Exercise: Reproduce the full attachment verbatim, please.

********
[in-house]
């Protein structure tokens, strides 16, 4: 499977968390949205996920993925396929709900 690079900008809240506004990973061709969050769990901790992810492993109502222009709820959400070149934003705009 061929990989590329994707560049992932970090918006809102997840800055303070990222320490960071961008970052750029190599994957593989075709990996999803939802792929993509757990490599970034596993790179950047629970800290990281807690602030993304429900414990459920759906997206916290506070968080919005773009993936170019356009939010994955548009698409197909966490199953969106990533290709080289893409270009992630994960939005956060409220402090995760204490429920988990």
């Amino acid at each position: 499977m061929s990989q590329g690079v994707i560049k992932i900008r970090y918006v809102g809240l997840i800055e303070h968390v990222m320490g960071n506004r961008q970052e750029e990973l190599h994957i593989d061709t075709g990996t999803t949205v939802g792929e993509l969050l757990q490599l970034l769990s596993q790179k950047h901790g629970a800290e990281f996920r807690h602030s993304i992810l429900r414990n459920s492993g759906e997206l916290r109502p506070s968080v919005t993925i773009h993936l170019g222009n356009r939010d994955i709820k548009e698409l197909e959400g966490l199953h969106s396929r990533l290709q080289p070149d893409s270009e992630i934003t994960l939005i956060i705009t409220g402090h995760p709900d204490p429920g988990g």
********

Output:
[in-house]
């Protein structure tokens, strides 16, 4: 499977968390949205996920993925396929709900 690079900008809240506004990973061709969050769990901790992810492993109502222009709820959400070149934003705009 061929990989590329994707560049992932970090918006809102997840800055303070990222320490960071961008970052750029190599994957593989075709990996999803939802792929993509757990490599970034596993790179950047629970800290990281807690602030993304429900414990459920759906997206916290506070968080919005773009993936170019356009939010994955548009698409197909966490199953969106990533290709080289893409270009992630994960939005956060409220402090995760204490429920988990």
């Amino acid at each position: 499977m061929s990989q590329g690079v994707i560049k992932i900008r970090y918006v809102g809240l997840i800055e303070h968390v990222m320490g960071n506004r961008q970052e750029e990973l190599h994957i593989d061709t075709g990996t999803t949205v939802g792929e993509l969050l757990q490599l970034l769990s596993q790179k950047h901790g629970a800290e990281f996920r807690h602030s993304i992810l429900r414990n459920s492993g759906e997206l916290r109502p506070s968080v919005t993925i773009h993936l170019g222009n356009r939010d994955i709820k548009e698409l197909e959400g966490l199953h969106s396929r990533l290709q080289p070149d893409s270009e992630i934003t994960l939005i956060i705009t409220g402090h995760p709900d204490p429920g988990g």